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ppm-guest pushed a commit to annotated tag v0.11
in repository libmath-prime-util-perl.

commit 1d54e81f62ae4e0d8f4eb05b77725514171af153
Author: Dana Jacobsen <d...@acm.org>
Date:   Sun Jul 22 18:00:44 2012 -0600

    bigint / bignum changes
---
 lib/Math/Prime/Util.pm    | 11 +++++------
 lib/Math/Prime/Util/PP.pm | 15 +++++++++------
 2 files changed, 14 insertions(+), 12 deletions(-)

diff --git a/lib/Math/Prime/Util.pm b/lib/Math/Prime/Util.pm
index e65c299..e92c858 100644
--- a/lib/Math/Prime/Util.pm
+++ b/lib/Math/Prime/Util.pm
@@ -745,10 +745,9 @@ sub next_prime {
   my($n) = @_;
   _validate_positive_integer($n);
 
-  # If n is native precision AND not a bigint or not the last native prime,
-  # then we can call the XS function.
+  # If we have XS and n is either small or bigint is unknown, then use XS.
   return _XS_next_prime($n) if $n <= $_XS_MAXVAL
-                            && (ref($_[0]) ne 'Math::BigInt' || $n < 
$_Config{'maxprime'});
+             && (!defined $bigint::VERSION || $n < $_Config{'maxprime'} );
 
   if ($_HAVE_GMP) {
     # If $n is a bigint object, try to make the return value the same
@@ -1386,7 +1385,7 @@ for many of the functions.  This does require the 
L<GMP|gttp://gmplib.org>
 library be installed on your system, but this increasingly comes pre-installed
 or easily available using the OS vendor package installation tool.  If you
 do not want to use that, I recommend L<Math::BigInt::GMP> or
-L<Math::BigInt::Pari> and then writing C<use bigint try => 'GMP,Pari'>.
+L<Math::BigInt::Pari> and then writing C<use bigint try =E<gt> 'GMP,Pari'>.
 Large modular exponentiation is much faster using the GMP or Pari backends.
 This is not so important if you installed L<Math::Prime::Util::GMP>, but it can
 still speed up large random Maurer primes.
@@ -1824,7 +1823,7 @@ for "hard" numbers.  Installing the 
L<Math::Prime::Util::GMP> module will speed
 up bigint factoring a B<lot>, and all future effort on large number factoring
 will be in that module.  If you do not have that module for some reason, use
 the GMP or Pari version of bigint if possible
-(e.g. C<use bigint try => 'GMP,Pari'>), which will run 2-3x faster (though
+(e.g. C<use bigint try =E<gt> 'GMP,Pari'>), which will run 2-3x faster (though
 still 100x slower than the real GMP code).
 
 
@@ -2092,7 +2091,7 @@ The presentation here:
  L<http://math.boisestate.edu/~liljanab/BOISECRYPTFall09/Jacobsen.pdf>
 has a lot of data on 64-bit and GMP factoring performance I collected in 2009.
 Assuming you do not know anything about the inputs, trial division and
-optimized Fermat or Lehmen work very well for small numbers (<= 10 digits),
+optimized Fermat or Lehman work very well for small numbers (<= 10 digits),
 while native SQUFOF is typically the method of choice for 11-18 digits (I've
 seen claims that a lightweight QS can be faster for 15+ digits).  Some form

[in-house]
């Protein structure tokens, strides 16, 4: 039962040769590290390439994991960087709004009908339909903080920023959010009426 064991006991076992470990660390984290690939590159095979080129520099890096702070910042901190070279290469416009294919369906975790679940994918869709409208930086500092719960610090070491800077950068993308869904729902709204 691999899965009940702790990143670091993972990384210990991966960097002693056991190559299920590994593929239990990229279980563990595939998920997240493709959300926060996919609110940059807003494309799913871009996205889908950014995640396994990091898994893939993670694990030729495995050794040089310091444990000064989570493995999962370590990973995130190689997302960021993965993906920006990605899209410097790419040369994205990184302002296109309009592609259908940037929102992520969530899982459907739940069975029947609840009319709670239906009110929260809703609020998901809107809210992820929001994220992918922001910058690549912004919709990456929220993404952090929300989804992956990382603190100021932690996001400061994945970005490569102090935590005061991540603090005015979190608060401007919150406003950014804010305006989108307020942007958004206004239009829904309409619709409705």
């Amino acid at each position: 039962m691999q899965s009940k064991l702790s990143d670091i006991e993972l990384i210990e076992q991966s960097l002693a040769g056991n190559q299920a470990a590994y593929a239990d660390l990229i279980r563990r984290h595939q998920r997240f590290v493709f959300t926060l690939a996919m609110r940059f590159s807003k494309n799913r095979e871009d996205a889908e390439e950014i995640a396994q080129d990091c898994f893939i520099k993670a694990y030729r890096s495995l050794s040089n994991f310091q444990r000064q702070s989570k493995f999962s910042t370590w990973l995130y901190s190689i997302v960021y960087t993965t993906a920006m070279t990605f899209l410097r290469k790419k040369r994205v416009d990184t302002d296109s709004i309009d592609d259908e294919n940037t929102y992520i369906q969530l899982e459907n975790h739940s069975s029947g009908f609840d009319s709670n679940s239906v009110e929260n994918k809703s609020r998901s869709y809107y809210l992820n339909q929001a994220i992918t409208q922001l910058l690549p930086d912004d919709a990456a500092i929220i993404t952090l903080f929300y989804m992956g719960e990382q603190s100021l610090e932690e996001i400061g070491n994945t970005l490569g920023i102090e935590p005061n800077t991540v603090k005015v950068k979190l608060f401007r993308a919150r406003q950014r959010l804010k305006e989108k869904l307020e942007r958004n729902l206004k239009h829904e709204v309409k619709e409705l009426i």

of Quadratic Sieve is usually used for inputs in the 19-100 digit range, and
diff --git a/lib/Math/Prime/Util/PP.pm b/lib/Math/Prime/Util/PP.pm
index 4a589bc..6a59411 100644
--- a/lib/Math/Prime/Util/PP.pm
+++ b/lib/Math/Prime/Util/PP.pm
@@ -300,8 +300,8 @@ sub primes {
   # At some point even the pretty-fast pure perl sieve is going to be a
   # dog, and we should move to trials.  This is typical with a small range
   # on a large base.  More thought on the switchover should be done.
-  return trial_primes($low, $high) if ref($low)  =~ /^Math::Big/
-                                   || ref($high) =~ /^Math::Big/
+  return trial_primes($low, $high) if ref($low)  eq 'Math::BigInt'
+                                   || ref($high) eq 'Math::BigInt'
                                    || ($low > 1_000_000_000_000 && 
($high-$low) < int($low/1_000_000));
 
   push @$sref, 2  if ($low <= 2) && ($high >= 2);
@@ -333,7 +333,10 @@ sub primes {
 sub next_prime {
   my($n) = @_;
   _validate_positive_integer($n);
-  return 0 if ($n >= ((_PP_prime_maxbits == 32) ? 4294967291 : 
18446744073709551557)) && ref($n) ne 'Math::BigInt';
+  if ($n >= ((_PP_prime_maxbits == 32) ? 4294967291 : 18446744073709551557)) {
+    return 0 if ref($_[0]) ne 'Math::BigInt';
+    $n = $_[0];  # $n is a bigint now
+  }
   return $_prime_next_small[$n] if $n <= $#_prime_next_small;
 
   # Be careful trying to do:
@@ -401,7 +404,7 @@ sub prime_count {
   $high-- if ($high % 2) == 0; # Make high go to odd number.
   return $count if $low > $high;
 
-  if (   ref($low)  =~ /^Math::Big/ || ref($high) =~ /^Math::Big/
+  if (   ref($low) eq 'Math::BigInt' || ref($high) eq 'Math::BigInt'
       || $high > 16_000_000_000
       || ($high-$low) < int($low/1_000_000) ) {
     # Too big to sieve.
@@ -1147,7 +1150,7 @@ sub ExponentialIntegral {
 
   croak "Invalid input to ExponentialIntegral:  x must be != 0" if $x == 0;
 
-  $x = new Math::BigFloat "$x"  if defined $Math::BigFloat::VERSION && ref($x) 
ne 'Math::BigFloat';
+  $x = new Math::BigFloat "$x"  if defined $bignum::VERSION && ref($x) ne 
'Math::BigFloat';
 
   my $val; # The result from one of the four methods
 
@@ -1296,7 +1299,7 @@ sub RiemannR {
 
   croak "Invalid input to ReimannR:  x must be > 0" if $x <= 0;
 
-  $x = new Math::BigFloat "$x"  if defined $Math::BigFloat::VERSION && ref($x) 
ne 'Math::BigFloat';
+  $x = new Math::BigFloat "$x"  if defined $bignum::VERSION && ref($x) ne 
'Math::BigFloat';
 
   $y = 1.0-$c; $t = $sum+$y; $c = ($t-$sum)-$y; $sum = $t;
   my $flogx = log($x);

-- 
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/srv/git.debian.org/git/pkg-perl/packages/libmath-prime-util-perl.git

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